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Sherpa Founders Series: Signaling Strength via .COM for a B2B – with Daniel Vassallo

I speak with startups and entrepreneurs all the time and WOW this gentleman is special! Meet Daniel Vassallo, the former AWS Software Dev Engineer who quit his $500k/year job at Amazon and founded UserBase.com.

Learn how and why Daniel:

  • Invested 25% of his B2B capital on upgrading to the premium .COM version of his domain name
  • Chose to invest upfront in a premium domain to lower operating costs , thereby lowering odds of failure
  • Recognized the vital importance of upgrading before launching
  • Utilized .COM to signal his tech company is a serious company, not a “weekend project”
  • Identified the necessity of .COM for building trust from clients, particularly in a space where clients trust his company to manage their data
  • Leveraged the discoverability of a .COM to stand out in a crowded B2B space
  • Acquired the .COM via a very unique situation, and acted decisively when recognizing a unique price opportunity
  • Launched an incredibly helpful ebook, The Good Parts of AWS,  prior to launching his company, and made $70k off the ebook in just a few months
  • Proactively built his Twitter audience to 22,000 followers in a year, and values it as his greatest current asset… and much more!

Any entrepreneur or domain broker will benefit from today’s show!

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Daniel Vassallo
Daniel Vassallo
Daniel is a software developer who recently took the plunge into entrepreneurship. Before that, he was with Amazon for 8 years where he worked in AWS, the cloud computing wing of Amazon. Daniel's popular article on The Good Parts of AWS is an essential read for developers.

Daniel lives with his family in Seattle where he is now focusing on his new business, UserBase.com, a service that allows other software developers to easily build applications on the web. Daniel writes about his journey in entrepreneurship at DanielVassallo.com.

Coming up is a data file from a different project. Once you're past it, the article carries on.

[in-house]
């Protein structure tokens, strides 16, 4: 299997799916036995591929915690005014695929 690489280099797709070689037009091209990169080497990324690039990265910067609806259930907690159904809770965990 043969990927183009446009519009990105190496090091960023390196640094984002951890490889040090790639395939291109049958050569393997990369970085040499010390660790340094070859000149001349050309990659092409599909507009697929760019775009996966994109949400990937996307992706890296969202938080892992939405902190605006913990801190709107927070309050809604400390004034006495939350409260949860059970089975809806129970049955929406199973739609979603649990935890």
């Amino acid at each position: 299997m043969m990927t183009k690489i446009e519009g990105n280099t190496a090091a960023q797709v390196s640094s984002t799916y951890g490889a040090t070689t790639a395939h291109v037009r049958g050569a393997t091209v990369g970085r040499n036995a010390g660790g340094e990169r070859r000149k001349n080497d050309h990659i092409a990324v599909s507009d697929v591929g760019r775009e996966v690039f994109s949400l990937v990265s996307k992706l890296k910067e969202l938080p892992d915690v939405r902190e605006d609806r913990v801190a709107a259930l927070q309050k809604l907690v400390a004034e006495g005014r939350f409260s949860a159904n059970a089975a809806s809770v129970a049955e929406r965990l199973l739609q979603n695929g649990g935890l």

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Okay. I feel like I just met Jeff Bezos. Not really, but I’m telling you, I speak with startups and entrepreneurs all the time and this gentleman is special. I’d like you to meet Daniel Vassallo. We got together to discuss his acquisition of UserBase.com and why he spent 25% of his entire startup budget on a premium.com. Not just for any startup, but a B2B startup, which you know, generally spend less on their domains than a B2C. This interview is so much more than that though; Daniel has very unique perspectives on business. He discusses how he made $70K off an ebook he just launched a couple months ago, and how he proactively built his Twitter audience to 22,000 followers in a year. I hope you enjoy the show and meeting Daniel just as much as I did.

EFTY was built by domain investors to increase your inquiries, sales and profit, forget spreadsheets and archived emails. Manage your entire investment portfolio in one place using a secure and completely confidential platform. Learn more at ft com. That’s E F T Y .com.

Hey, Sherpa network. I’m Tess Diaz, executive producer of domain sherpa.com and today we have a founder and entrepreneur here to tell his story about upgrading to the best version of a.com. Joining us is Daniel Besano of userbase.com hi Danielle. How are you doing?

Hi tests. Thank you for having me. Very good. Thanks.

Oh, it’s a delight to have you. So you have founded this company itself funded. It sounds very enterprising and it sounds like it was part of your plan. You developed it on userbase.dev and then before launch just, uh, about 10, 12 weeks ago, you transitioned to user-based dot com. Is that right?